Native to the central and southern Rocky Mountains, the Colorado blue spruce (Picea pungens var. glauca) attains an upright, cone-like shape. The attractive blue-green to silvery blue needles make it a popular specimen tree or dwarf conifer choice for cold winter areas.
According to the U.S. Forest Service, blue spruce trees develop shallow roots after seed germinate, perhaps only 2 to 3 inches deep. This reveals that this tree species grows with a spreading, shallow root system.
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Many cultivars of Colorado blue spruce exist today, ranging in mature height from over 50 feet to a dwarf, shrub-like 3 to 8 feet. In all cases, mainly horizontal roots occur, although some mature roots may become larger and grow more deeply to anchor the plant. Do not expect a singular, carrot-like root.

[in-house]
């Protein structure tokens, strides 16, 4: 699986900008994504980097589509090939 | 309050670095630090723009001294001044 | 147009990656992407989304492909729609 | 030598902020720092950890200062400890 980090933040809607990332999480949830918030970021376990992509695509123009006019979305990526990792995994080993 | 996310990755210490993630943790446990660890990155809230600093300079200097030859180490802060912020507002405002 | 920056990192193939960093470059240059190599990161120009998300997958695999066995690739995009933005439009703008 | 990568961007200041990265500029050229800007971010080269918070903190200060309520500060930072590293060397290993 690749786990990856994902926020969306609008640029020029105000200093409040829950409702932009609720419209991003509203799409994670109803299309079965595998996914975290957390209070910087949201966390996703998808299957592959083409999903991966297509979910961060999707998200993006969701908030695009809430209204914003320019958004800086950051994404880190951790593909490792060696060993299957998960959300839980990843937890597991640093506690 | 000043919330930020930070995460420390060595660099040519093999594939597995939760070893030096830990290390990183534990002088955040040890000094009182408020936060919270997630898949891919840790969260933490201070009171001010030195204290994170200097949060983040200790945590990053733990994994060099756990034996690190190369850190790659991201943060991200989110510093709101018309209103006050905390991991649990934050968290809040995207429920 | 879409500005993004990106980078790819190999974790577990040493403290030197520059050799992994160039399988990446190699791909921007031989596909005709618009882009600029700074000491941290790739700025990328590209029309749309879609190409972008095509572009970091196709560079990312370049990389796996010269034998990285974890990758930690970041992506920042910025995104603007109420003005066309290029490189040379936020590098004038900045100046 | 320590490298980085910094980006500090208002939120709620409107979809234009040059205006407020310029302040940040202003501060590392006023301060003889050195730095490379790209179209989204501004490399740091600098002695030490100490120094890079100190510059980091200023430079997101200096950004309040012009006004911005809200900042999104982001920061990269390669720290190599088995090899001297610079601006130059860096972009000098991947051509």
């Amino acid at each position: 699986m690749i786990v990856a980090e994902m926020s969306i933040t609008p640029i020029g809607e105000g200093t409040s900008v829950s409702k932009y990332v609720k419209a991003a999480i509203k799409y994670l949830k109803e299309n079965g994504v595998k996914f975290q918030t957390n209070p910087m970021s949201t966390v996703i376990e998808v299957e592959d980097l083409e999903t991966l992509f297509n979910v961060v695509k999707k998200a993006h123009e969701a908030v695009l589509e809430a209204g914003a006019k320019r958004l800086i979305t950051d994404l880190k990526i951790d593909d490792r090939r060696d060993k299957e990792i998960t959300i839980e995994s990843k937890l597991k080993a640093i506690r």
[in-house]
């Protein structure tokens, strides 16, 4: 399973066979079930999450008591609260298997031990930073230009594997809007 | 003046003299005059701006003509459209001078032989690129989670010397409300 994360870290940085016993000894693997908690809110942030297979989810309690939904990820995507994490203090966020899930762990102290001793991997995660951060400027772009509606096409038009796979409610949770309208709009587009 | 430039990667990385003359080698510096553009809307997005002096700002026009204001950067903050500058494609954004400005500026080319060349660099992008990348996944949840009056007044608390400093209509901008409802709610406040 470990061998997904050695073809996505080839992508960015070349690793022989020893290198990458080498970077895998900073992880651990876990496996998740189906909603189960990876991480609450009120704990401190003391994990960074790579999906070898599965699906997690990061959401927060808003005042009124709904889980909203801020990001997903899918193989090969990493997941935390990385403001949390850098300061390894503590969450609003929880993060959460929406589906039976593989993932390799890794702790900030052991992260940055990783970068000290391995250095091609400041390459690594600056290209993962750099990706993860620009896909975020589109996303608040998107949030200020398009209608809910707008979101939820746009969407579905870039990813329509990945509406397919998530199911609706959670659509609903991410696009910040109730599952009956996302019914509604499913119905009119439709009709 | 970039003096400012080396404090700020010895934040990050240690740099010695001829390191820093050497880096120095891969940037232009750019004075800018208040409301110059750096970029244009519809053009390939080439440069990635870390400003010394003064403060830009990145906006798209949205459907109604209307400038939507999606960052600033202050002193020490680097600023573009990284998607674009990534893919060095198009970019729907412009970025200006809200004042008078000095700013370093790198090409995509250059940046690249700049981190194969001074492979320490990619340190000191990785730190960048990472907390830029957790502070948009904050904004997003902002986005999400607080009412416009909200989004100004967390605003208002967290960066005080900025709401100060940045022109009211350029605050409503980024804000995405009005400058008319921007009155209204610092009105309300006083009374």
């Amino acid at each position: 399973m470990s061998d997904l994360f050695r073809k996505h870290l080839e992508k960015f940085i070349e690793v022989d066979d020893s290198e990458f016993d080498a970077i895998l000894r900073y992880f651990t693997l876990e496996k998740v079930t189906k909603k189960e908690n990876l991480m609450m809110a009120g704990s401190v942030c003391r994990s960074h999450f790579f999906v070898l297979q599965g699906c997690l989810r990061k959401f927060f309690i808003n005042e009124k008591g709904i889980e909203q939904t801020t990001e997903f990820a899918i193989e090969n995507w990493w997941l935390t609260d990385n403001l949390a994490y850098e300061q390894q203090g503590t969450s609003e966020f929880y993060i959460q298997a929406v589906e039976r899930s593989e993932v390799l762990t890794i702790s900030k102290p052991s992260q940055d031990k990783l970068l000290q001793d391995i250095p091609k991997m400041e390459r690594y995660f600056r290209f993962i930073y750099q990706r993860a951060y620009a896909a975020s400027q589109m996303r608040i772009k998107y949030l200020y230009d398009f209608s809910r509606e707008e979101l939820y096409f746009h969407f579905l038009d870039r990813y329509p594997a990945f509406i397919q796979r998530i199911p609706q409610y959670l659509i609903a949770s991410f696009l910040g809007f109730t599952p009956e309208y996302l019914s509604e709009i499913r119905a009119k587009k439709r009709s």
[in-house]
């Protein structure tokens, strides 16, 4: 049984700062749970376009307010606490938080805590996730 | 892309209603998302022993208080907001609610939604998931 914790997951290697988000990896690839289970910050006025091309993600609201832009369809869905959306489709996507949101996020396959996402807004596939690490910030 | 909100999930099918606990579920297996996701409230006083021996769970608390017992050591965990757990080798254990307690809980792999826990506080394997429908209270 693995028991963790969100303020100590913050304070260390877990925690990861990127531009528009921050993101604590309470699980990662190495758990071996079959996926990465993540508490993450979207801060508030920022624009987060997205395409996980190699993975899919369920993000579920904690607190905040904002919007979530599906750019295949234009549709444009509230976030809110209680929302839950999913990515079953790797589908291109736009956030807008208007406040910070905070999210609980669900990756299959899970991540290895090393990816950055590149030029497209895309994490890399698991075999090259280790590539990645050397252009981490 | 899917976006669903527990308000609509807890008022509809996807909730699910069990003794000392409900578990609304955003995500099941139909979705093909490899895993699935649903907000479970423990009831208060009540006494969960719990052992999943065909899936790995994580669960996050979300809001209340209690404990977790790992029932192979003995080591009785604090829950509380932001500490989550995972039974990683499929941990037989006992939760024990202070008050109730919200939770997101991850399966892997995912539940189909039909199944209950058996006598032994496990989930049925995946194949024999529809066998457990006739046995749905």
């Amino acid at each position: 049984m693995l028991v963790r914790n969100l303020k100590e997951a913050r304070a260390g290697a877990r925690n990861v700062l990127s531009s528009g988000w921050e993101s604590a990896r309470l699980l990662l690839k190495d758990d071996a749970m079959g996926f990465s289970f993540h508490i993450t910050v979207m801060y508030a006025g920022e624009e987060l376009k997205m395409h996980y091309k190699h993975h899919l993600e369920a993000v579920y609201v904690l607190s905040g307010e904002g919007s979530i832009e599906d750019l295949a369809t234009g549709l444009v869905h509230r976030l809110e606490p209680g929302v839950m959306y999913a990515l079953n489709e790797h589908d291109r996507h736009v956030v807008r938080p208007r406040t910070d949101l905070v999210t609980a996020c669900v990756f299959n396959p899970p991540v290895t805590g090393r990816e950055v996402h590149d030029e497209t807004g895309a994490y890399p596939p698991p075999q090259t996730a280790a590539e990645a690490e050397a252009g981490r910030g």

If the garden soil is fertile and deep, such as 3 feet, expect Colorado blue spruce roots to still grow more horizontally and broadly across the soil profile, but some deeper roots may penetrate downward. In contrast, a shallow topsoil, only 18 inches atop bedrock such as on a mountain slope, leads to far fewer deeply occurring roots.